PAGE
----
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Why Puntland is Faring Poorly under President Gaas’s leadership

Said Faaid
Sunday January 31, 2016

 

File Puntland President Abdiwali Mohamed Ali Gaas.


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As starting point, states are often assessed against universally agreed indicators - like GDP per capita income, UNDP Human Development Index, Transparent International’s Corruption Perception Index, and Freedom House’s Freedom of the World Report.

 However, these indicators are not pertinent to the status of Puntland. This is simply because Puntland does not belong to the league of nation-states.  It’s a subnational entity within the failed state of Somalia.

Having said that, I will try to critically highlight what President Gaas is getting wrong based on his pre-election pledge. In other words I will basically give you a large and lucid view.

According to his election “manifesto”, President Gaas promised to reform the judiciary; overhaul the security and public sectors; and expand the reach and quality of Puntland’s physical infrastructures.

At this point, there are several questions that beg answers. First, is the erudite economist living up to his promise? What has he achieved so far?

Is he, for example, setting the foundation for the credible political institutions he promised? Or in other words, is he executing his reform programme in the judiciary, public and security sectors? More importantly, is Puntland heading to the right direction under his watch? I could hear a pin drop – total silence – when I asked these damning questions.

Let me give you the bottom line upfront. Two years ago, when Dr Gaas was elected President, political reform seemed inevitable and progress unstoppable. His unparalleled academic credentials and experience as Prime Minister gave hope to many of his supporters.  

However, two years down the line, there is not much for Puntland people to cheer about. Indeed, things have arguably regressed from bad to worse. I can hear rambling noise of discontent from all corners. Public confidence in President’s ability to steer institutional reforms have all but vanished.

Believe you me, at the end of his term, people of Puntland will once more give up their destiny back to the mercy of clan elders.  I suspect the economist has fallen asleep at the switch.

If you believe that is a bit unfair to President, let me give you a thumbnail sketch of history.

At first, Dr Gaas started off with a great promise. He briefly accommodated his political rivals to his bloated cabinet, a good posture of bringing all on-board. . He then appointed various taskforces to overhaul the economic, judicial, public and security sectors. And he declared “institutions first”.

 I even wrote an article entitled “Why President Gaas is a game-changer…”.  In that article, I trustingly argued President Gaas will set the foundation for reliable political institutions.

The core emphasis of my argument was “Institutions”. At that time, I honestly believed Dr Gaas, as a development economist, has faith in the conception that “institutions rule”. Meaning - institutions are prerequisite for economic growth and good governance.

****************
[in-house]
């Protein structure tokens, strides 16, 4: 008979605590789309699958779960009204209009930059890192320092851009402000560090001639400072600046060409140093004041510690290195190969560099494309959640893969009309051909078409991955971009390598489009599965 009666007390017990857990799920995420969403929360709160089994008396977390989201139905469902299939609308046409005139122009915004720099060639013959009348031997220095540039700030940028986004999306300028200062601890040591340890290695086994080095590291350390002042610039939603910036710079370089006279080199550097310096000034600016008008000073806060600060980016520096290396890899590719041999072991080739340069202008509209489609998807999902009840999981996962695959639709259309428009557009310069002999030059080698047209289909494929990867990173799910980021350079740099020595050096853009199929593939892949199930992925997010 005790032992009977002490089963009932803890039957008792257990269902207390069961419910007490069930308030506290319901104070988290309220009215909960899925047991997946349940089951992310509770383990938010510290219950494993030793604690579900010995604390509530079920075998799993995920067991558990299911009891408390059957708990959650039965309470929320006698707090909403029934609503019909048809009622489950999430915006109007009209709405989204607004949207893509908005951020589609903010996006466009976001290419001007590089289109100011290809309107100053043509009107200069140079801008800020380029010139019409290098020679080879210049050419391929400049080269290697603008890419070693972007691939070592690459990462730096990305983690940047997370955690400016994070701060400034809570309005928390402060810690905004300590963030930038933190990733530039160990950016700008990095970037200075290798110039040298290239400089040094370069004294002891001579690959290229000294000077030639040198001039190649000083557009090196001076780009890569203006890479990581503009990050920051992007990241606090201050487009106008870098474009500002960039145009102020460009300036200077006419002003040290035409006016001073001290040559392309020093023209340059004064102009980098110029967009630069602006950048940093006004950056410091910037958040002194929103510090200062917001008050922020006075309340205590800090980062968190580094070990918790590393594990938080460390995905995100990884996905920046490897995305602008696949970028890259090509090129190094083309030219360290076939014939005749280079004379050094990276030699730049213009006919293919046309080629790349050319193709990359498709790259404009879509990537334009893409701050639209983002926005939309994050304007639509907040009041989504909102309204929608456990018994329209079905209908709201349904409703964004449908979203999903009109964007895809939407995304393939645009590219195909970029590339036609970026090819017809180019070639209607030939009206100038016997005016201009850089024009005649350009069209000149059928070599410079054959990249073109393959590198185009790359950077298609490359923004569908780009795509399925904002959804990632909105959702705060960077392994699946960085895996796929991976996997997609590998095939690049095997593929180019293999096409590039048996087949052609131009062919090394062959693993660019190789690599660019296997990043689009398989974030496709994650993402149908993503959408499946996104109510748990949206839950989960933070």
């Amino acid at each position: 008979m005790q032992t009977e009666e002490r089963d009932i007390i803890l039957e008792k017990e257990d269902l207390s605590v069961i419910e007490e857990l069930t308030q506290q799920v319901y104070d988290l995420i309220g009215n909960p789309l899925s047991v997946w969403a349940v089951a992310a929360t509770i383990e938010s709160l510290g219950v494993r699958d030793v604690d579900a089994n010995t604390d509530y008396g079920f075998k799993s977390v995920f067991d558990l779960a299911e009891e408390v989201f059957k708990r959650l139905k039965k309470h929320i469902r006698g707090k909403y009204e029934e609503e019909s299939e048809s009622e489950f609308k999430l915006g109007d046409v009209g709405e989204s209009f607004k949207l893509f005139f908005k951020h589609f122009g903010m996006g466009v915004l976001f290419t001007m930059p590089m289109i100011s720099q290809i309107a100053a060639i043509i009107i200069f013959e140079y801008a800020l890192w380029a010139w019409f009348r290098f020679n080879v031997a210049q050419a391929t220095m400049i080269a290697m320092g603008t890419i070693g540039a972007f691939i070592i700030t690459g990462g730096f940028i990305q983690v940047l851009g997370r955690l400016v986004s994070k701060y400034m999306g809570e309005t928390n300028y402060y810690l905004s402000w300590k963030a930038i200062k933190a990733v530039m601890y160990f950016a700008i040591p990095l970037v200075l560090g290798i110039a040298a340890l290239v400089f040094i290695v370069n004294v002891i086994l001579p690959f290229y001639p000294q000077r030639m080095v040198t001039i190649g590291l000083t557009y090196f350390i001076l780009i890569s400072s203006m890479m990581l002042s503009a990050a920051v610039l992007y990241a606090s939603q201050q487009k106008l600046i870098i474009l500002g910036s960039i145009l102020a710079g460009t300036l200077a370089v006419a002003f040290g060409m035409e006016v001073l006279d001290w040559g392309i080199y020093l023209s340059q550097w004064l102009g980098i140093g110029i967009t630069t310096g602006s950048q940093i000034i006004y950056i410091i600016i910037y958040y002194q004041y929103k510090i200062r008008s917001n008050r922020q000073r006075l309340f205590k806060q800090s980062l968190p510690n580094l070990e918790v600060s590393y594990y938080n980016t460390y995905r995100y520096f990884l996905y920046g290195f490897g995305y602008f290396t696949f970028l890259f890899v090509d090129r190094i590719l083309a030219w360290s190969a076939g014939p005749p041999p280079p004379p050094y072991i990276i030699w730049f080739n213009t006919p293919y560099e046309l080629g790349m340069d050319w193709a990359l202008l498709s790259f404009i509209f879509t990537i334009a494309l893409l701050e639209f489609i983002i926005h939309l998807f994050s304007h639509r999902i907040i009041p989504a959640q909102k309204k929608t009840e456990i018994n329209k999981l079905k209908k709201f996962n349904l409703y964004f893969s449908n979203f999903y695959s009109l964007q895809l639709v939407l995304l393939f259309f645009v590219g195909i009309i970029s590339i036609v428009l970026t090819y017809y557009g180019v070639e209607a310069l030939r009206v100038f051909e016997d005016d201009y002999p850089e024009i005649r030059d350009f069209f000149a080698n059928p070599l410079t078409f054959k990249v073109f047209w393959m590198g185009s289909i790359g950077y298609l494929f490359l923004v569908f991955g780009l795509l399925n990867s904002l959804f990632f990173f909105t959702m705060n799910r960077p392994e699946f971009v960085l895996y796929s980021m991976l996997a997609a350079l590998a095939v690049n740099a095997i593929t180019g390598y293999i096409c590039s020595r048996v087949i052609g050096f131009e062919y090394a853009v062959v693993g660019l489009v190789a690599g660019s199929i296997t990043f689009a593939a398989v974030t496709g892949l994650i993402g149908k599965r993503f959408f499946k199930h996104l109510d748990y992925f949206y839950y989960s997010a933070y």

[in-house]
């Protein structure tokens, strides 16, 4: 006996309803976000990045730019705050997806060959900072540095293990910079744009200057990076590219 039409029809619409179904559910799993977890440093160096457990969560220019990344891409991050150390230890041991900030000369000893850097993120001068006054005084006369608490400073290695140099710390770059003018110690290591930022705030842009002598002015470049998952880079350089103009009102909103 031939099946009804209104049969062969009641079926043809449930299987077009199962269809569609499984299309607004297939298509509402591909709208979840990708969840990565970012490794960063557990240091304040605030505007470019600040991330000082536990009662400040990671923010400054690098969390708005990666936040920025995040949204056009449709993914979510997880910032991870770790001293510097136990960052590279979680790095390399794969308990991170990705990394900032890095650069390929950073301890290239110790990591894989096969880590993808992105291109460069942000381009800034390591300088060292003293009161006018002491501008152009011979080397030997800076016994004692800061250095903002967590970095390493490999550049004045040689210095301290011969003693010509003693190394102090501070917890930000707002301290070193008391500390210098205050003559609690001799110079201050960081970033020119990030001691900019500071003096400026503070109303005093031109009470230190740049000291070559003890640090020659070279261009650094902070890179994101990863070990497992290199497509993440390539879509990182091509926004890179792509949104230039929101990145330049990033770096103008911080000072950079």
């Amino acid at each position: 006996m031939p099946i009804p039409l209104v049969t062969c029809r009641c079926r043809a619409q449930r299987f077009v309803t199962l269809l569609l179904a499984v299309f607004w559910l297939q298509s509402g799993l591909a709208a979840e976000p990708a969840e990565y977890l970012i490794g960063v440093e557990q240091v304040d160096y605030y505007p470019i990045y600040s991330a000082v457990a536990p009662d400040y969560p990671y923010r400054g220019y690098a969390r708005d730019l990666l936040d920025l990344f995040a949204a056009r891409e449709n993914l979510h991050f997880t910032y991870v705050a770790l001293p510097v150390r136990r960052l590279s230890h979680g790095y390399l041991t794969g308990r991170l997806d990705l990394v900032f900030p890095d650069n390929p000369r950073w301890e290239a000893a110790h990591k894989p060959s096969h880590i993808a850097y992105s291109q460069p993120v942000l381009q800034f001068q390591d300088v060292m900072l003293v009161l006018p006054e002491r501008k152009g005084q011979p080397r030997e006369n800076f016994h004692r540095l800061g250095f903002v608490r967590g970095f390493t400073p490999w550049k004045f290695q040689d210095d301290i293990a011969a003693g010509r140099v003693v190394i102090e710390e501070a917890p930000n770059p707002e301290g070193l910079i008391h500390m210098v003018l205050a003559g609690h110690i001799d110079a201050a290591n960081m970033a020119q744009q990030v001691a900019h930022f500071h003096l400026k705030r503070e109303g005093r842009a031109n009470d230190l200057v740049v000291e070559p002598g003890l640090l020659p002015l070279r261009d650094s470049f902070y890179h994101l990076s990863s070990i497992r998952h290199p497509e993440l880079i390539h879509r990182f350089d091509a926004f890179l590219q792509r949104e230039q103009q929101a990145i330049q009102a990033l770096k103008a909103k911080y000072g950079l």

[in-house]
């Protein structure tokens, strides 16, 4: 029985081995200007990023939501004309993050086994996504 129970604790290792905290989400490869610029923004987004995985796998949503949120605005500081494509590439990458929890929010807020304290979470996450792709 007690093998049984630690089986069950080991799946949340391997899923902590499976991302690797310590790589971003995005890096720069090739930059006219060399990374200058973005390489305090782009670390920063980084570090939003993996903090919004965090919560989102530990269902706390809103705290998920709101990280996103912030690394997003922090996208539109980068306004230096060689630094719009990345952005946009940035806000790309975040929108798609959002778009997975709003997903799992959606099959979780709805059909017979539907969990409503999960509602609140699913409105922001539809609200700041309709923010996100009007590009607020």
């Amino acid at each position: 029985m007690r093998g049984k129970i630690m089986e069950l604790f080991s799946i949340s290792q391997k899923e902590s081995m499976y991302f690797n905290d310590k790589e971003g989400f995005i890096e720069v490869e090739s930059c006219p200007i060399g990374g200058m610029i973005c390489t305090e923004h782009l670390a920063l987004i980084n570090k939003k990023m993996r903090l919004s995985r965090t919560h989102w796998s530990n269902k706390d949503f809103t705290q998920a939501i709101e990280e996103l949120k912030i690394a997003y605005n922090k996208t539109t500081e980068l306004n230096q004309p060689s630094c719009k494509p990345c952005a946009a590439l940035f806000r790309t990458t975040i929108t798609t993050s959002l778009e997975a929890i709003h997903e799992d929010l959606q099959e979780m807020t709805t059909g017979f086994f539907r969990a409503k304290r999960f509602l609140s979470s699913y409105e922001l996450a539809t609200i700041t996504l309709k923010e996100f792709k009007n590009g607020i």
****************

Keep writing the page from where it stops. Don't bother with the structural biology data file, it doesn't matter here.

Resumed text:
That was then. This is now.

The state of inaction that followed recommendations suggested by the various taskforces turned to be the first setback to the expectation of Puntland people.

During Farole’s kleptocracy, people of Puntland wished for change, and there was one. But I now believe it was not for the better.

By any measurement, the economist performed below average.   This is the bitter truth - no single signature project or reform agenda has got its wheels turning to his credit. The man takes pride ribbon-cutting projects conceived long before his reign.

Worse still, his inept administration is not wary of engaging one scandal after another.  Due to unprecedented grand corruption and mismanagement, his regime even failed to afford paying basic wages. Some of the unpaid public servants, particularly those from the office of the president, turned to men wolves.  They circle around looking for easy preys. They solicit bribe and kickbacks from anyone who crosses their way.  Warton plundering has become the order of the day.  This is an embarrassment.

One may legitimately ask – is President complicit and working in cahoots with these criminal gangs?

That is not all, there’s more.  rned to maentratese nt.

President Gaas honoured the central principles of the rule of the law in the breach. He undermined independence of the Parliament, subverted the credibility of the Judiciary, turning institutions of checks and balances into little more than a rubber stamp.

Driven by interpersonal enmity, state machineries were used to victimise a subset of the citizens allegedly to be hostile to the administration. He harassed civil society, took issues with NGOs and NGO workers, targeted specific journalists and showed no tolerance for dissenters.

I believe these Siyad Barre like authoritarianisms are primarily meant to intimidate and silence dissenting voices. This is a global phenomenon. Dictators the world over intimidate and silence their citizens because criminality and corruption thrive in a republic of fear where no one dares to talk back to the “king” and his cronies.  It is not a long distance from Puntland to the absolute monarchies of our Arab brethren.

But in Africa, ruler-led oppressions and abuse of power tend to give rise to violent resistance. We have been there before. Dr Gaas understands better why the history of African strong men is littered with violation of people’s basic rights.

Unlawful acts perpetrated in the name of the state provoke a countervailing reaction. Then chaos rules the world.  That is how Siyad Bare’s brutal regime fell off the cliff. I hope the economist is not suffering from historical amnesia.

By: Said Faaid

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